(5) that Alford represented to plaintiffs that investment in the Trust was sound and that investment in the Trust was for the purpose of raising $250,000 of operating capital, primarily to put to work Rand's valuable patents and its processes. [As with the first three, this also appears to be an opinion which was held by Alford at the time, witnessed in part by the fact that he also invested.]


Other alleged misstatements which have not been specifically referred to by the Court have been omitted because the Court finds that the evidence is in conflict as to whether they were actually made to the plaintiffs. In fact, the Court is not convinced that these statements were made in the manner plaintiffs remembered at trial. One which is rejected, for example, is that Alford told the plaintiffs that arrangements had been made at the Bank for Trust investors to obtain unsecured loans for the full $25,500 purchase price. On the other hand, the Court finds that the majority of the investors in the trust (including Buchtel), and in the Partnership, did not borrow from First Guaranty Bank and that there was no overall scheme whereby the Bank would be the lending institution for these investments.]


Section 715A of the Louisiana Blue Sky Law imposes liability upon any person who offers or sells a security

by means of any untrue statement of a material fact or any omission to state a material fact necessary in order to make the statements made, in the light of the circumstances under which they are made, not misleading (the buyer not knowing of the untruth or omission)....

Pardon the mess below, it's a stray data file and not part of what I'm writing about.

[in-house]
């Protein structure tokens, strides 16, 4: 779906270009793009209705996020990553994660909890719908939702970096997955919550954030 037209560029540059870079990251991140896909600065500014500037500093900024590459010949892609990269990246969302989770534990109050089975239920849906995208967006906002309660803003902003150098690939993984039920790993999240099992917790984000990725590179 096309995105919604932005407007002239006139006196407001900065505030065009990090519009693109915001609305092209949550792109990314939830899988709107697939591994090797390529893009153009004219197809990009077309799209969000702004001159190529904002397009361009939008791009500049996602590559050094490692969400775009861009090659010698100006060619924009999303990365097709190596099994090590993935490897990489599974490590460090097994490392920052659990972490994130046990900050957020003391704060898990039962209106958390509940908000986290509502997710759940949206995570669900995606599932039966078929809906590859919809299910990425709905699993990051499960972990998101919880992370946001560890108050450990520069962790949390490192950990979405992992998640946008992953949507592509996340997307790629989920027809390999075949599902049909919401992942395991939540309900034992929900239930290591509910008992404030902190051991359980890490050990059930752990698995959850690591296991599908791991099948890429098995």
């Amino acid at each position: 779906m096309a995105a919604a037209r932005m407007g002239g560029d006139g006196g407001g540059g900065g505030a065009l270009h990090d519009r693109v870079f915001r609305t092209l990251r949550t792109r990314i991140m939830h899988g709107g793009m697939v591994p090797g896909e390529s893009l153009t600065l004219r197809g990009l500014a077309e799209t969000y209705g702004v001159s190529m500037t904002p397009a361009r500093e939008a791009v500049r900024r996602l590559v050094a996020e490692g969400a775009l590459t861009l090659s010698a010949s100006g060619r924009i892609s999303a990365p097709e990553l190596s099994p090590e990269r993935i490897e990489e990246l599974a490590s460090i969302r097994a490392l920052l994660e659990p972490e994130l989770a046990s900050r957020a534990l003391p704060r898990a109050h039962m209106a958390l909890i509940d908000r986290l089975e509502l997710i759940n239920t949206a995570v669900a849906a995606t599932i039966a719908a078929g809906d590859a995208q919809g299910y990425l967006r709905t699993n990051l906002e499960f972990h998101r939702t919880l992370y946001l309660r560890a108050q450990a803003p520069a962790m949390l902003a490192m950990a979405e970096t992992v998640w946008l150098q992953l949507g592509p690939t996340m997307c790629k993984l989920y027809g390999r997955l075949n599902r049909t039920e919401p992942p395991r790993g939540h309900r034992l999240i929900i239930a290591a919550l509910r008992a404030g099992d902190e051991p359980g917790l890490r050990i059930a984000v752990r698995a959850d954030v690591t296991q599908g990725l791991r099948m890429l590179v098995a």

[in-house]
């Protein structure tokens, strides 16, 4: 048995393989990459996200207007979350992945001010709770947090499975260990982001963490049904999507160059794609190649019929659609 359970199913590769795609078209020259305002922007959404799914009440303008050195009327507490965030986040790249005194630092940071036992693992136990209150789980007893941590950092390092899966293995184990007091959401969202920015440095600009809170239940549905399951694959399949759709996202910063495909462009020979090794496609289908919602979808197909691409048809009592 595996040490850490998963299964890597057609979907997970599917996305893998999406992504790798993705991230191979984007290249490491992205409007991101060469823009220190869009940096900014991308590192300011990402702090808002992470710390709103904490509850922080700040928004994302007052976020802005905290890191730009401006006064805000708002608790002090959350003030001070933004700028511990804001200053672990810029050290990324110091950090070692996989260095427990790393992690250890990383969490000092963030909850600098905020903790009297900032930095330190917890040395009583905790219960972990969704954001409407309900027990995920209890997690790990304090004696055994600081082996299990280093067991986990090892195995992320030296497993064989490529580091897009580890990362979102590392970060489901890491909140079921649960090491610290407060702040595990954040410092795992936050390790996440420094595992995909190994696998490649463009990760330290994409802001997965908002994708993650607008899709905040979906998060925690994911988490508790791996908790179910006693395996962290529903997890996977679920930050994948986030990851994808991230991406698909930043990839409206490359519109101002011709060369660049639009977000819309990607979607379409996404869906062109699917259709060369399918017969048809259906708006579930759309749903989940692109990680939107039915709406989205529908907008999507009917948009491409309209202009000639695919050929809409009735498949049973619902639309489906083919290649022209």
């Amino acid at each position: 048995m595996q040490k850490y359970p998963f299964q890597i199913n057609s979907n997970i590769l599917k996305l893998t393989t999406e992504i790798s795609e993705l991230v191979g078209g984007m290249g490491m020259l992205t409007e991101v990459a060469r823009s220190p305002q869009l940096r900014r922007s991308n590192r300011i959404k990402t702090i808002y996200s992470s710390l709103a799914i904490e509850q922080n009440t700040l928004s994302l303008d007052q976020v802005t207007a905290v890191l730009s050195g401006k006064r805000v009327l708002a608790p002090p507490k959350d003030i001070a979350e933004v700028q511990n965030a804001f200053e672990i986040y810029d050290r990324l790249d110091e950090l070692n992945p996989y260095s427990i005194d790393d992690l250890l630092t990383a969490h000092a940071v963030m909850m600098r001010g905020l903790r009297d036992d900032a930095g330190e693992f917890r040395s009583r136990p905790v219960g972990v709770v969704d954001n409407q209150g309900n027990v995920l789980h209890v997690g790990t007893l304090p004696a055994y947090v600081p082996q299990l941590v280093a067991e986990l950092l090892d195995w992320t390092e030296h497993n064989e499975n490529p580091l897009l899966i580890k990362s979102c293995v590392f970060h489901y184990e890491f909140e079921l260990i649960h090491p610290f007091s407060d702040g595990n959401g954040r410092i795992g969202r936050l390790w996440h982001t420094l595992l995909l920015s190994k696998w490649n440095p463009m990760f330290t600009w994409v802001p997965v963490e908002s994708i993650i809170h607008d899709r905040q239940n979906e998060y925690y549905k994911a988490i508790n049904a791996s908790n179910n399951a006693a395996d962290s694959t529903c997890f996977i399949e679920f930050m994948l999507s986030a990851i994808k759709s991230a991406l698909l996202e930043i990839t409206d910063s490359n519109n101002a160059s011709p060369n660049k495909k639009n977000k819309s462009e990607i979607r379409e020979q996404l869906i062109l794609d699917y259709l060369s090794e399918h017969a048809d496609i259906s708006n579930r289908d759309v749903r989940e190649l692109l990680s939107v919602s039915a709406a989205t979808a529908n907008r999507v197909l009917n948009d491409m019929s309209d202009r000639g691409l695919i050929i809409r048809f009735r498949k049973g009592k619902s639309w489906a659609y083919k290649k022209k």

La.R.S. 51:715.

For the purposes of this opinion, treatment of plaintiff's claim under Section 715A is subsumed in our discussion of his Section 12(2) claim, because, as petitioner concedes in his brief, the pertinent portions of Section 715A are substantially similar to Section 12(2).


The issue in Northway was whether the proper standard for material information was information a reasonable investor "would" or "might" consider important. The Supreme Court selected the verb "would," sharing Judge Friendly's concern that the "might" formulation is "too suggestive of mere possibility, however unlikely." Gerstle v. Gamble-Skogmo, Inc., 478 F.2d 1281, 1302 (2d Cir.1973) (Section 14(a) context). All of the statements of the materiality standard we look at today respect this decision


Although we decide today that in similar transactional settings the standard for materiality under Section 12(2) and Rule 10b-5 should be the same, we reserve judgment on the question whether this standard should be precisely the same if applied to a different type of fraud. The statement of materiality announced today, therefore, may apply only to the type of fraud between individuals found in the case before us, and not to other categories of fraud such as, for example, those involving the concept of "fraud on the market."


This articulation of the materiality standard was born in the Restatement of Torts, Sec. 538(2)(a) (1938). This statement of the standard also should apply in the context of Section 14(a) proxy statements. See Huddleston, 640 F.2d at 543 (borrowing materiality standard from the Section 14(a) context in the Rule 10b-5 context)

Other circuits have adopted a single test for materiality under Section 12(2) and Rule 10b-5. See e.g., Austin v. Loftsgaarden, 675 F.2d 168, 176 & n. 17 (8th Cir.1982) ("test for materiality is the same under all of the securities statutes") (citing Alton Box Board Co. v. Goldman, Sachs & Co., 560 F.2d 916, 920 (8th Cir.1977); Gilbert v. Nixon, 429 F.2d 348, 355-56 (10th Cir.1970); List v. Fashion Park, Inc., 340 F.2d 457, 462 (2d Cir.), cert. denied, 382 U.S. 811, 86 S.Ct. 23, 15 L.Ed.2d 60 (1965).